Laybuy and Afterpay available on orders over $80

free shipping for purchases over $99

An Elegant Urban (Second) Wedding

Today’s wedding is actually a second gathering to celebrate with the Groom’s parents not able to make the first. This chic photoshoot beautifully combines the couples sophistication with cool inner city backdrops (how cool are the concrete silos!) all captured by the talented Diana V Photography. Enjoy! xox

Who Obed & Brogan George
Where Auckland
Guests 30
Budget  $10,000 (wedding two)

Our love story began… by a chance encounter Sydney, Australia

I said yes… in the snow Queenstown, New Zealand on our first ever vacation together.

Our wedding style was… Classic with a hint of cultural tradition.

We chose to have a second reception in New Zealand because… Obed’s parents were unable to attend our original wedding in Sydney, Australia due to illness and we wanted to celebrate our marriage with them and everyone who couldn’t make it the first round. We had originally planned to celebrate twice but Obed’s parents’ absence firmly cemented this desire so we went ahead with the planning.

This time we saved on flowers! Gina (the groom’s sister & bridesmaid) and I purchased the flowers ourselves making the bouquets, boutonnieres and flower arrangements for the tables.

We splurged on… our HONEYMOON to Hawaii. It was fabulous.

Our advice to engaged couples… Enjoy the day or in our case days it goes by so fast! We decided on a videographer at the last second and it was worth every penny! Oh and don’t worry about the weather! Two weddings, two days of torrential rain!

CREDITS

Photographer Diana V Photography
Stylist Consultant Chanel Friend
Flowers Purchased locally in Parnell (first wedding was Tammy Ingledew for Bouquet of Dreams – absolute perfection!)
Venue Soljans Winery
Brides Dress Pronovias, Fashions by Farina
Brides Shoes Ivanka Trump
Bridesmaid Dresses Designed by the bride and created by the very talented and professional seamstress Margaret Thornhill residing in the bride’s hometown Harden, NSW Australia
Grooms suit Noose & Monkey UK via ASOS
Grooms accessories David Jones
Rings Designed by Lauren Albon, created by Matthew Ely by York Jewellers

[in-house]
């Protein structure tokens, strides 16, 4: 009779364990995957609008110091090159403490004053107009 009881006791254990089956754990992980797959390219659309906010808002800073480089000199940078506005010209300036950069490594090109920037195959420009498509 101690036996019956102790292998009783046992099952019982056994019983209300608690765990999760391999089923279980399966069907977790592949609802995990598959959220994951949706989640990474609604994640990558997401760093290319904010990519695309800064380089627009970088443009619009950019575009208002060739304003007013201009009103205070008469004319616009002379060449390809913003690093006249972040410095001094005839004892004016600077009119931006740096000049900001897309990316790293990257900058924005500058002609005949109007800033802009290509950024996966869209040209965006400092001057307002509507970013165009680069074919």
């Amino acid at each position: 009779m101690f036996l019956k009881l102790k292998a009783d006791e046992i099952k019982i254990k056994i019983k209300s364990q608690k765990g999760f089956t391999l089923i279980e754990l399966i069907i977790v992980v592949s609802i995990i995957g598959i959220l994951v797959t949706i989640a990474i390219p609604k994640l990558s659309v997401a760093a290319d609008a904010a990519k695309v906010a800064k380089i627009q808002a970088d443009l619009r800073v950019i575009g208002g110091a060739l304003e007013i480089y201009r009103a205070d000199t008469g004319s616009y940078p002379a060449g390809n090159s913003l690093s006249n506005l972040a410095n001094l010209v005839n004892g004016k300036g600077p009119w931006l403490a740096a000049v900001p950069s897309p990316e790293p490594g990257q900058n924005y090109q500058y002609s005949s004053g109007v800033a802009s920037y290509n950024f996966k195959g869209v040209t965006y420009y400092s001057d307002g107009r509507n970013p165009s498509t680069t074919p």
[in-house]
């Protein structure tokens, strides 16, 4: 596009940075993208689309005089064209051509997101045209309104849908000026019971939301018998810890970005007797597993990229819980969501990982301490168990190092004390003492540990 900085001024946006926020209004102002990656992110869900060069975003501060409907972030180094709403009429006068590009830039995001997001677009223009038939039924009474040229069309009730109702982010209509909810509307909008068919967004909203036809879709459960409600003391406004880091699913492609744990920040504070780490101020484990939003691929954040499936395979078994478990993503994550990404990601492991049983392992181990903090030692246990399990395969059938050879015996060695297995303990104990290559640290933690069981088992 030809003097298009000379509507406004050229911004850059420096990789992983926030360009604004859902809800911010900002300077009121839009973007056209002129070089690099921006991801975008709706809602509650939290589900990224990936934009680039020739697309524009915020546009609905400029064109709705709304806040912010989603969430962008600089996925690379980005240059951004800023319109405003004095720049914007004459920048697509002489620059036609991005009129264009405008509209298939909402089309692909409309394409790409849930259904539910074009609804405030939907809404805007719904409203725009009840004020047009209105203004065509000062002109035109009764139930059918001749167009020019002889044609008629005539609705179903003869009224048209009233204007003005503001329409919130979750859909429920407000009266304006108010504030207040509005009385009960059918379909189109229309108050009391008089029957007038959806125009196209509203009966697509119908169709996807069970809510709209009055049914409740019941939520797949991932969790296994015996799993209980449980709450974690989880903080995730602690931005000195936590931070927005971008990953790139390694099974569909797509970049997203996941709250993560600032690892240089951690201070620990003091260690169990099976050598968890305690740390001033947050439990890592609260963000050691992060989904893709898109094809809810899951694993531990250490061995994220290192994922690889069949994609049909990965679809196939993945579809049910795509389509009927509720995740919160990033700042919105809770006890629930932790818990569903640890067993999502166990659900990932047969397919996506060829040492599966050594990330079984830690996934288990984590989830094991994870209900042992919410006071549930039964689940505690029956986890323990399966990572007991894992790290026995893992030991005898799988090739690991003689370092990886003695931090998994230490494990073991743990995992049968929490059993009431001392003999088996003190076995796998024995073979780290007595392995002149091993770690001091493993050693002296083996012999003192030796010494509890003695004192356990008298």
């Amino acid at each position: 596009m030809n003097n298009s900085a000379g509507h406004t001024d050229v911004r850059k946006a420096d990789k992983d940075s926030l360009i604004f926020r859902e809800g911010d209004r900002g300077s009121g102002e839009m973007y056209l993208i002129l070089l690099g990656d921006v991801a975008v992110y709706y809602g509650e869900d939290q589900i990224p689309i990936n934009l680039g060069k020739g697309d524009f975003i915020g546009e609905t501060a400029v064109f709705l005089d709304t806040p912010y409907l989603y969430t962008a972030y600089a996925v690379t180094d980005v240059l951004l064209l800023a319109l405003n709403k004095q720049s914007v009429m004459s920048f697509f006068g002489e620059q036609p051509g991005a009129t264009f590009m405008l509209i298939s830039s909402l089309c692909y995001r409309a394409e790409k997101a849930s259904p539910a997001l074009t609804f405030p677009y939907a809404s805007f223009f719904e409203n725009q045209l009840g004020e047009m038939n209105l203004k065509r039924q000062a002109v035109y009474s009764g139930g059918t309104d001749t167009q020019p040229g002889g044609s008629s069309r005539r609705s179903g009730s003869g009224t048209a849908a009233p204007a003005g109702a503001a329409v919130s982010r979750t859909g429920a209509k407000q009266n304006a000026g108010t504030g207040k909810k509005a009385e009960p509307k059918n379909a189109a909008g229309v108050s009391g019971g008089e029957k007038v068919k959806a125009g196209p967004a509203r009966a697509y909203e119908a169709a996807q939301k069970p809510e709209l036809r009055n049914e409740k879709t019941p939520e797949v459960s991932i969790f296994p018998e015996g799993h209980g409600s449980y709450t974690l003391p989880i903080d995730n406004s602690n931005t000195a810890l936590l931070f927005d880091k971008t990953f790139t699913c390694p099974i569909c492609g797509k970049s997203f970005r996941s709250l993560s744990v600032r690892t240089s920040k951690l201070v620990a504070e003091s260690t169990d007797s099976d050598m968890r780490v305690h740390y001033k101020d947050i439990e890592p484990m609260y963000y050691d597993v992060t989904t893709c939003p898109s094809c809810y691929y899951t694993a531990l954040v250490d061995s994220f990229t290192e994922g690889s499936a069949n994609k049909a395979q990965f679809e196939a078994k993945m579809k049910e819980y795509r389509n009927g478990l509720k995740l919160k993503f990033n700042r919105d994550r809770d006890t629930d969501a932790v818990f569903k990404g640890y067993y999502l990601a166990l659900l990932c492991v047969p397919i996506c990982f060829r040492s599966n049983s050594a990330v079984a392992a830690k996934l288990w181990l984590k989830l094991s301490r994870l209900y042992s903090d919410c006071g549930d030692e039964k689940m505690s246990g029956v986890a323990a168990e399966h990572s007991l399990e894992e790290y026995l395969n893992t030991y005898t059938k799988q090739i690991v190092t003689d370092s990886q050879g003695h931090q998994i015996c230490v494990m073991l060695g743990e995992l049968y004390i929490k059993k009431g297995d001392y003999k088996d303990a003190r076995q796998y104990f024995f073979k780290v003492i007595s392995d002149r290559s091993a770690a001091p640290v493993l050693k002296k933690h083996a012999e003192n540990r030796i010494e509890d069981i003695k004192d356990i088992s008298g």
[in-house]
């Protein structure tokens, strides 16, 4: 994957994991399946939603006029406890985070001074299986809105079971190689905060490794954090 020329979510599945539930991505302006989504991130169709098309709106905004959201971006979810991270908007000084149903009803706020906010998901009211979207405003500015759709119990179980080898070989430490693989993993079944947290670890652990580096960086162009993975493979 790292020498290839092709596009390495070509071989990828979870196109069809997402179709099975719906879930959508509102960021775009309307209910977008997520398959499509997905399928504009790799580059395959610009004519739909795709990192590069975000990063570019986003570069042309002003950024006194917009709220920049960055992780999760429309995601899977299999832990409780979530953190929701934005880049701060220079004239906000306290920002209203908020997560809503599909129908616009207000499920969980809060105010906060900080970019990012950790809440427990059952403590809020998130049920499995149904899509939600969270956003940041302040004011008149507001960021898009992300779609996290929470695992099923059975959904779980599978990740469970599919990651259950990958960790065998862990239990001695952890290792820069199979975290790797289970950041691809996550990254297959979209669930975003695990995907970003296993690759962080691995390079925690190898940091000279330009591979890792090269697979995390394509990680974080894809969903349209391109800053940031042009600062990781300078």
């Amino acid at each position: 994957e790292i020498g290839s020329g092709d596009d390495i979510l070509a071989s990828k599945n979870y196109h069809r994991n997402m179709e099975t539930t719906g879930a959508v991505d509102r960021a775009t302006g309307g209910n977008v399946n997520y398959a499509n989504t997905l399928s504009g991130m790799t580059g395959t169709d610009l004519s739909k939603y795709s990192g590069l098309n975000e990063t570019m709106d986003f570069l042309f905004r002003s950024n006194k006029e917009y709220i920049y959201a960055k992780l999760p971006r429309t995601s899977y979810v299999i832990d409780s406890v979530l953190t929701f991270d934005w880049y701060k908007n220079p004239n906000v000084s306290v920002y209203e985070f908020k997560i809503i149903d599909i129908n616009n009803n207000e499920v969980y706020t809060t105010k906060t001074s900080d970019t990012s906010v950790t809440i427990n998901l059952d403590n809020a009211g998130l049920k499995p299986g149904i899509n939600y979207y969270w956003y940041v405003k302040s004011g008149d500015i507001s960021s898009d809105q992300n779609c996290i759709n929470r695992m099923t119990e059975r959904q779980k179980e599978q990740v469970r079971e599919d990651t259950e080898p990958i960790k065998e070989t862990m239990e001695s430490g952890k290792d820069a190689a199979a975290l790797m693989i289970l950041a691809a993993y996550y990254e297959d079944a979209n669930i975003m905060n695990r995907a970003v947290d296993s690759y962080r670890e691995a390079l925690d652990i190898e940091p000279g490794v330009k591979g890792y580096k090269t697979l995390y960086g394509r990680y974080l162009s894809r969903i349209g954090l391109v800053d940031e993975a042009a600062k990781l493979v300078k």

Actual Wedding Budget Breakdown & Template (Our wedding of 75 in Coromandel)

Before you begin, let me just say, welcome, and I have been where you are now – wondering how much it’s really going to cost to create your dream day, taking sensible steps to save where possible, but not having to scrimp too much on the things which are really important to you for your wedding. To be honest, I do feel like I went overboard with our wedding expenses. I didn’t have a great wedding budget spreadsheet and I had never actually seen another person’s wedding budget breakdown.


So, I thought it would be really useful for those of you organising your wedding budget to have a look at mine. I hope this will help you to see how different an actual wedding budget often looks from what is considered an ‘average’ wedding budget. It may also be helpful to know that while the “average” cost of a real wedding in New Zealand and Australia is commonly cited as $35,000, this figure can be misleading. How each couple will spend their total budget is also a very personal choice – for example you’ll see from ours where we prioritised. You can also see more actual wedding budgets here (scroll to the bottom for the budgets).


To help you stay on track and organise your wedding (and keep on track of your budget of course, don’t go away without seeing the little white book wedding planner.

This is my personal wedding budget breakdown, so it will be entirely different to anybody else’s, and will be different to yours too, but it may provide an interesting starting point for your own wedding budget.

An Overview of Our Wedding

On 20 February 2016 we were married in Coromandel, New Zealand at a private home which we hired for the weekend, with a guest list of 75. Renting the property for the weekend was very expensive but it included wedding day accommodation for many of our closest family and friends who had travelled a long way to be with us. 

Because the wedding venue was a private home, we had to hire absolutely everything necessary to create our dream day – which really added to the cost (i.e. what you save on BYO beverages, you more than make up for in hiring wine glasses). We chose not to hire a marquee, as we loved the venue in its natural state, and managed to tightly squeeze the 75 guests into the main dining room instead.


I spent a lot on my wedding dress, around $10,000 NZD, but it was worth it in the end, and by adjusting our spending elsewhere, we were able to save money to afford it. We had a single musician, followed by a DJ rather than a live band, had fairly cheap wedding invitations, and put a few things on our credit card for airpoints to use on our honeymoon.

The Wedding Budget Breakdown